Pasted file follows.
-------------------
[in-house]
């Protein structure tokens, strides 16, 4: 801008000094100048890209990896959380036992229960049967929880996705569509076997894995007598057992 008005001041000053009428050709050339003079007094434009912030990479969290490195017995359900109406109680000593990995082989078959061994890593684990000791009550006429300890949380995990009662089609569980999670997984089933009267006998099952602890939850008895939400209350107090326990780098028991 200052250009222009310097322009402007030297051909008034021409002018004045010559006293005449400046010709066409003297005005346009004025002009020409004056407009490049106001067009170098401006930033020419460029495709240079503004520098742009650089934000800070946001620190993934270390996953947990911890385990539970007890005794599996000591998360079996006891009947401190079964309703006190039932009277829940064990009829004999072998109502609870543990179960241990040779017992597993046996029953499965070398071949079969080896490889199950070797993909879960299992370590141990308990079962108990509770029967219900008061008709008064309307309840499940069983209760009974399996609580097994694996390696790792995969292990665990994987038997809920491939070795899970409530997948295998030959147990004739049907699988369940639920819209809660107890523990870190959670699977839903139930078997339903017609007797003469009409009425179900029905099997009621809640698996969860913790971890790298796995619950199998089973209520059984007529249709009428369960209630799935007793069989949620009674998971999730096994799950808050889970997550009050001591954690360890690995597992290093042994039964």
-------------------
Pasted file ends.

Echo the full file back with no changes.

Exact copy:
[in-house]
């Protein structure tokens, strides 16, 4: 801008000094100048890209990896959380036992229960049967929880996705569509076997894995007598057992 008005001041000053009428050709050339003079007094434009912030990479969290490195017995359900109406109680000593990995082989078959061994890593684990000791009550006429300890949380995990009662089609569980999670997984089933009267006998099952602890939850008895939400209350107090326990780098028991 200052250009222009310097322009402007030297051909008034021409002018004045010559006293005449400046010709066409003297005005346009004025002009020409004056407009490049106001067009170098401006930033020419460029495709240079503004520098742009650089934000800070946001620190993934270390996953947990911890385990539970007890005794599996000591998360079996006891009947401190079964309703006190039932009277829940064990009829004999072998109502609870543990179960241990040779017992597993046996029953499965070398071949079969080896490889199950070797993909879960299992370590141990308990079962108990509770029967219900008061008709008064309307309840499940069983209760009974399996609580097994694996390696790792995969292990665990994987038997809920491939070795899970409530997948295998030959147990004739049907699988369940639920819209809660107890523990870190959670699977839903139930078997339903017609007797003469009409009425179900029905099997009621809640698996969860913790971890790298796995619950199998089973209520059984007529249709009428369960209630799935007793069989949620009674998971999730096994799950808050889970997550009050001591954690360890690995597992290093042994039964």